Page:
Here is a scientific statement from AHA. From the abstract:
Sleep is increasingly recognized as an important lifestyle contributor to health. However, this has not always been the case, and an increasing number of Americans choose to curtail sleep in favor of other social, leisure, or work-related activities. This has resulted in a decline in average sleep duration over time. Sleep duration, mostly short sleep, and sleep disorders have emerged as being related to adverse cardiometabolic risk, including obesity, hypertension, type 2 diabetes mellitus, and cardiovascular disease.
Of interest, sleep duration may influence eating behavior. More from the paper (SSD=short sleep duration):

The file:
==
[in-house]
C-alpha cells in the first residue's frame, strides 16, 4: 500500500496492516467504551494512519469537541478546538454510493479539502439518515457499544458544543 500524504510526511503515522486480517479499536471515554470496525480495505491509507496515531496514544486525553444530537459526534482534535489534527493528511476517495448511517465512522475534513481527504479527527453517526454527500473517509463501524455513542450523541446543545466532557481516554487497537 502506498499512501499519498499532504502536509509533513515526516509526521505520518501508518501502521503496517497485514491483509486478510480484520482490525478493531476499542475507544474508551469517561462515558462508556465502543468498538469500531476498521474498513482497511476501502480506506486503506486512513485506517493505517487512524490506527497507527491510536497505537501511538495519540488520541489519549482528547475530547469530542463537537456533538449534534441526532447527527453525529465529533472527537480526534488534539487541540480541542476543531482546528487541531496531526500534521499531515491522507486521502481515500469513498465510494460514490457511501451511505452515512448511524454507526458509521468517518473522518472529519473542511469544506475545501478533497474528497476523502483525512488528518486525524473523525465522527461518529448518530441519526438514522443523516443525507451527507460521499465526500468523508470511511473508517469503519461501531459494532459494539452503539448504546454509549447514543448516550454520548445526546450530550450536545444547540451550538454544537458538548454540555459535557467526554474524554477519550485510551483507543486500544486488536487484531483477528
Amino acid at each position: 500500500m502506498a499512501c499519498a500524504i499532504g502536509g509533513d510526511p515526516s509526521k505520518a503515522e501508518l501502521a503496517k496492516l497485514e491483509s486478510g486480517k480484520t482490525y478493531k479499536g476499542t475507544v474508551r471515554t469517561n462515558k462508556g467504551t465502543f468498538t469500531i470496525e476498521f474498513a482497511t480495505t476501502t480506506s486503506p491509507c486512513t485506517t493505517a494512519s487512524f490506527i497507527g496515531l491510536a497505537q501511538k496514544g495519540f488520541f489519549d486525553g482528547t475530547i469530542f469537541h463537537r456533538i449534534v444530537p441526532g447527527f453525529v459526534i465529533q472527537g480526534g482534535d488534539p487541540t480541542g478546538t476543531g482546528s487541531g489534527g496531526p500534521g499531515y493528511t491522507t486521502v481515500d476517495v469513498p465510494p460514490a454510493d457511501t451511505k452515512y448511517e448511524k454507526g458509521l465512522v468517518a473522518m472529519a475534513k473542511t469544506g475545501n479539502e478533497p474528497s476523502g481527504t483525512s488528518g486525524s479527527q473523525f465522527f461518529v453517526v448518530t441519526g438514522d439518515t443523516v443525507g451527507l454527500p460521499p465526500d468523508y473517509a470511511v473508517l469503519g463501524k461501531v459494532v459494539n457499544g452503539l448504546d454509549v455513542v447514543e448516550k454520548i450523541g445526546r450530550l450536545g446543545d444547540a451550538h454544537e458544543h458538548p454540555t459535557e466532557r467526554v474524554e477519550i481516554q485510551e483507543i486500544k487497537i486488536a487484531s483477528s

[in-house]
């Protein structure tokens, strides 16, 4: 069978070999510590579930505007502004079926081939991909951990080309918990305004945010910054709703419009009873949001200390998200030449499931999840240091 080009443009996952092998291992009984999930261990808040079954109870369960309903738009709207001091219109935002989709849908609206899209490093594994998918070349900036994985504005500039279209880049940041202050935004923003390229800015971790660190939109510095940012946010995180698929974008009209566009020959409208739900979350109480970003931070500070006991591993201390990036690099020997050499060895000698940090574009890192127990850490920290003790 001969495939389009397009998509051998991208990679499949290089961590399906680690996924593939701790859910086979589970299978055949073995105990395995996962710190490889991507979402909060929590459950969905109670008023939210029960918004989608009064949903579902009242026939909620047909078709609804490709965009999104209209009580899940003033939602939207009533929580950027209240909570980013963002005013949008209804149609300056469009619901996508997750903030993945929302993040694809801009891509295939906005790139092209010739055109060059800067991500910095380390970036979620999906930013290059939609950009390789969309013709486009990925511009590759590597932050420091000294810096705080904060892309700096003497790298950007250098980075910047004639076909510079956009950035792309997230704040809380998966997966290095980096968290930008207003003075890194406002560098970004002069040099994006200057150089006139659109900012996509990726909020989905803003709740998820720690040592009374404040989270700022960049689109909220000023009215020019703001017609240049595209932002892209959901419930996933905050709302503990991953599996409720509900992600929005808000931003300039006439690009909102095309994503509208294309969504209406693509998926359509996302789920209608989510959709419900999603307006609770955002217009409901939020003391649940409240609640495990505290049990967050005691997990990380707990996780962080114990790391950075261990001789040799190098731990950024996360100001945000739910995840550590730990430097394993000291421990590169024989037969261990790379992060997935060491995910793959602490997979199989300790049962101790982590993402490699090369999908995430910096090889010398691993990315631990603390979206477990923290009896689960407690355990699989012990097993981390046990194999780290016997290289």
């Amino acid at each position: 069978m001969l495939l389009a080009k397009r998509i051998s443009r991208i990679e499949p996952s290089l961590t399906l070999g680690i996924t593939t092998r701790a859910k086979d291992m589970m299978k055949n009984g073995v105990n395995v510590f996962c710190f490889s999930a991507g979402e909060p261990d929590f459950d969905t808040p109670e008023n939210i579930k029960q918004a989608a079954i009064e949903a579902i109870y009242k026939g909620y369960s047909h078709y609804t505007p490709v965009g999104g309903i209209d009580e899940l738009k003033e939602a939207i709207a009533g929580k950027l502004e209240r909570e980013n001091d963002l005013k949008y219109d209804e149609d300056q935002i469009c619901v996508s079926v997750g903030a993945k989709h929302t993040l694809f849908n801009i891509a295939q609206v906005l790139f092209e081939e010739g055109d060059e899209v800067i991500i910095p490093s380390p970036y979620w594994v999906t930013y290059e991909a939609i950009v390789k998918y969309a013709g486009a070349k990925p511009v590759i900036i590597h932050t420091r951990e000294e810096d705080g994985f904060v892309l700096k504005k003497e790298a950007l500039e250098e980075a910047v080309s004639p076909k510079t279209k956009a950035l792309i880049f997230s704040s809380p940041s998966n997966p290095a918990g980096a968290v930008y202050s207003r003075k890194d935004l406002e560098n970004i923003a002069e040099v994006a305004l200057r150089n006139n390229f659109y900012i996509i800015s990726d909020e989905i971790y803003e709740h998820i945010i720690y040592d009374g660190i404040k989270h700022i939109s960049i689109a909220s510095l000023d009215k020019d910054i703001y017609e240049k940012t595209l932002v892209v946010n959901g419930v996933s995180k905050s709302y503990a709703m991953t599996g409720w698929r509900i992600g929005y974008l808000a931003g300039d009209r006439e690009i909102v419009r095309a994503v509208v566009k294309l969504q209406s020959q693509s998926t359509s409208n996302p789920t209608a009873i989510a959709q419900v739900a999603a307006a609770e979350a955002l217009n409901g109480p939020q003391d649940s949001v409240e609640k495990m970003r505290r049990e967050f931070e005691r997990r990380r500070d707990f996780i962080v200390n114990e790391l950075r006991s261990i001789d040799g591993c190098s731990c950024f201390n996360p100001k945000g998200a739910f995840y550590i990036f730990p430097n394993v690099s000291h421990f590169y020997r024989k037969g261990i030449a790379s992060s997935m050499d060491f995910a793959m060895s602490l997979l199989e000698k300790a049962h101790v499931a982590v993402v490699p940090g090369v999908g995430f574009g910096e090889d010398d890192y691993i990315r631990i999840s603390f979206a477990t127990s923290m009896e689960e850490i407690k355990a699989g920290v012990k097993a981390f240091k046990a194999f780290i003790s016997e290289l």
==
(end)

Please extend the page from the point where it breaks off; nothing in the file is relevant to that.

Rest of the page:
An emerging evidence base suggests that SSD is related to food intake. Among factory workers in Japan, SSD was associated with more snacking between meals, more irregular eating habits, less consumption of vegetables, and a greater preference for strongly flavored food.49 In the United States, a study of 459 postmenopausal women enrolled in the Women’s Health Initiative examined relationships between dietary records and sleep diary and actigraphy variables.50 This study showed that SSD, measured objectively with actigraphy, was strongly associated with higher intakes of many dietary fat–related variables.